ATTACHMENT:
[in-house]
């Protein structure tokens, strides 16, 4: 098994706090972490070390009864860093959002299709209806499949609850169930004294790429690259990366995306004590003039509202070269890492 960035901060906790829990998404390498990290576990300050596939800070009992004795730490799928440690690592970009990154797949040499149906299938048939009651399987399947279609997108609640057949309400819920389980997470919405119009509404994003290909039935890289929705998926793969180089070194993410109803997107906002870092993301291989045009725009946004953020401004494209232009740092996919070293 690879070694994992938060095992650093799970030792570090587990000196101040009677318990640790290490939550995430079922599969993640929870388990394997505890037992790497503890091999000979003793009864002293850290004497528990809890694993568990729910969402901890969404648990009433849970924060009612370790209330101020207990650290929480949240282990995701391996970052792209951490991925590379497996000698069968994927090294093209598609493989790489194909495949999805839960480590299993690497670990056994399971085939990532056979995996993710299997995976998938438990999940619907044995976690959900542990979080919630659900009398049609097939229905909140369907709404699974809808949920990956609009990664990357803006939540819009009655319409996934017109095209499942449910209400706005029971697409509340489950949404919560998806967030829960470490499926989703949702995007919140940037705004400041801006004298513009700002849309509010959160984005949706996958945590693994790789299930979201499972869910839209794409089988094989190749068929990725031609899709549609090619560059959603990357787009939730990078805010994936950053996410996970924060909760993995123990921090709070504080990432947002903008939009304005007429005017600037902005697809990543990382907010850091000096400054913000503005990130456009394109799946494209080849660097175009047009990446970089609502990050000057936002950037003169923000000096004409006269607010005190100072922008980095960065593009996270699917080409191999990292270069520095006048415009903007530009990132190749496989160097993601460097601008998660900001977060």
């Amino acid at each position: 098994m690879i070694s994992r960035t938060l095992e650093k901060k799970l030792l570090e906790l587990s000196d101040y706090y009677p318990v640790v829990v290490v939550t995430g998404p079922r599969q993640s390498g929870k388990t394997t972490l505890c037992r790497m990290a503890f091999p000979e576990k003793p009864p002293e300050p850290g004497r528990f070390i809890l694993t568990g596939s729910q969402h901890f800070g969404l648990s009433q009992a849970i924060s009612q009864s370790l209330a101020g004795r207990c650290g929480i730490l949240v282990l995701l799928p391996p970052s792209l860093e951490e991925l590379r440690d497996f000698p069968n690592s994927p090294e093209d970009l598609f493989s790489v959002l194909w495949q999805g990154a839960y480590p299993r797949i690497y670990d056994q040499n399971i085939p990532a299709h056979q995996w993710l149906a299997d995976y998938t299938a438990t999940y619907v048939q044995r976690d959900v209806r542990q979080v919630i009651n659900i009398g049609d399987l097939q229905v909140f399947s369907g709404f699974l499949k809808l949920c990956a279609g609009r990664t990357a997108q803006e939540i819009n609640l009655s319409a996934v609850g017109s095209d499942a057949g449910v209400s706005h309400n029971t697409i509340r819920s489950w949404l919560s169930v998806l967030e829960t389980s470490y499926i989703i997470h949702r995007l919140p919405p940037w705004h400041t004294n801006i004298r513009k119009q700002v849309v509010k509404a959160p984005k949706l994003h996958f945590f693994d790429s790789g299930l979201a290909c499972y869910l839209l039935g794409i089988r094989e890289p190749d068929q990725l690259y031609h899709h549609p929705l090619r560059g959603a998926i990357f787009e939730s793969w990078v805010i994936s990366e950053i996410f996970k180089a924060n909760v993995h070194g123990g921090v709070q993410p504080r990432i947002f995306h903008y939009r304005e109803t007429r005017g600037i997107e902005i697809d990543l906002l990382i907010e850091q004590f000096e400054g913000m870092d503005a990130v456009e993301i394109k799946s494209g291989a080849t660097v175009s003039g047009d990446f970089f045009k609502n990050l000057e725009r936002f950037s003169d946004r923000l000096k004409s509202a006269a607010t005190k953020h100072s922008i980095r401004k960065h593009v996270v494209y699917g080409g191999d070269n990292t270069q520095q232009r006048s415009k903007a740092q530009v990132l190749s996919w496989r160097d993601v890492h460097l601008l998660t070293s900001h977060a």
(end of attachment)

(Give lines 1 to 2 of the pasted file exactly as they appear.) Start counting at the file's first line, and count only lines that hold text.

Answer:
[in-house]
């Protein structure tokens, strides 16, 4: 098994706090972490070390009864860093959002299709209806499949609850169930004294790429690259990366995306004590003039509202070269890492 960035901060906790829990998404390498990290576990300050596939800070009992004795730490799928440690690592970009990154797949040499149906299938048939009651399987399947279609997108609640057949309400819920389980997470919405119009509404994003290909039935890289929705998926793969180089070194993410109803997107906002870092993301291989045009725009946004953020401004494209232009740092996919070293 690879070694994992938060095992650093799970030792570090587990000196101040009677318990640790290490939550995430079922599969993640929870388990394997505890037992790497503890091999000979003793009864002293850290004497528990809890694993568990729910969402901890969404648990009433849970924060009612370790209330101020207990650290929480949240282990995701391996970052792209951490991925590379497996000698069968994927090294093209598609493989790489194909495949999805839960480590299993690497670990056994399971085939990532056979995996993710299997995976998938438990999940619907044995976690959900542990979080919630659900009398049609097939229905909140369907709404699974809808949920990956609009990664990357803006939540819009009655319409996934017109095209499942449910209400706005029971697409509340489950949404919560998806967030829960470490499926989703949702995007919140940037705004400041801006004298513009700002849309509010959160984005949706996958945590693994790789299930979201499972869910839209794409089988094989190749068929990725031609899709549609090619560059959603990357787009939730990078805010994936950053996410996970924060909760993995123990921090709070504080990432947002903008939009304005007429005017600037902005697809990543990382907010850091000096400054913000503005990130456009394109799946494209080849660097175009047009990446970089609502990050000057936002950037003169923000000096004409006269607010005190100072922008980095960065593009996270699917080409191999990292270069520095006048415009903007530009990132190749496989160097993601460097601008998660900001977060």